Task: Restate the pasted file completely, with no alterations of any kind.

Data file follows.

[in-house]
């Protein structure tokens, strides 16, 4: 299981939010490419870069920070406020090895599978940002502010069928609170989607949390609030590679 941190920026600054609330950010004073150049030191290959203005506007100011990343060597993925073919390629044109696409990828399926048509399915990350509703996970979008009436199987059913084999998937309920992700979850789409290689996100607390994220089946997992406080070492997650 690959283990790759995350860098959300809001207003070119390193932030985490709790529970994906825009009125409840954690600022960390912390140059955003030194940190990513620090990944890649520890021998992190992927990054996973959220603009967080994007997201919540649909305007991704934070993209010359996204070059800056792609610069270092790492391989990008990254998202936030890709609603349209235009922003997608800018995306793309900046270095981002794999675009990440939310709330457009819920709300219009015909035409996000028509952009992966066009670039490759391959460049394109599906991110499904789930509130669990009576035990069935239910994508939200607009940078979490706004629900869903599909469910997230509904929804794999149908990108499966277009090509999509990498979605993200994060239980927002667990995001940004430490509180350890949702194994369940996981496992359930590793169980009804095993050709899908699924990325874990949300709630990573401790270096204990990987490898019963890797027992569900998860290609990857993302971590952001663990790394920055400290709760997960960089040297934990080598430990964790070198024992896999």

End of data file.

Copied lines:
[in-house]
């Protein structure tokens, strides 16, 4: 299981939010490419870069920070406020090895599978940002502010069928609170989607949390609030590679 941190920026600054609330950010004073150049030191290959203005506007100011990343060597993925073919390629044109696409990828399926048509399915990350509703996970979008009436199987059913084999998937309920992700979850789409290689996100607390994220089946997992406080070492997650 690959283990790759995350860098959300809001207003070119390193932030985490709790529970994906825009009125409840954690600022960390912390140059955003030194940190990513620090990944890649520890021998992190992927990054996973959220603009967080994007997201919540649909305007991704934070993209010359996204070059800056792609610069270092790492391989990008990254998202936030890709609603349209235009922003997608800018995306793309900046270095981002794999675009990440939310709330457009819920709300219009015909035409996000028509952009992966066009670039490759391959460049394109599906991110499904789930509130669990009576035990069935239910994508939200607009940078979490706004629900869903599909469910997230509904929804794999149908990108499966277009090509999509990498979605993200994060239980927002667990995001940004430490509180350890949702194994369940996981496992359930590793169980009804095993050709899908699924990325874990949300709630990573401790270096204990990987490898019963890797027992569900998860290609990857993302971590952001663990790394920055400290709760997960960089040297934990080598430990964790070198024992896999």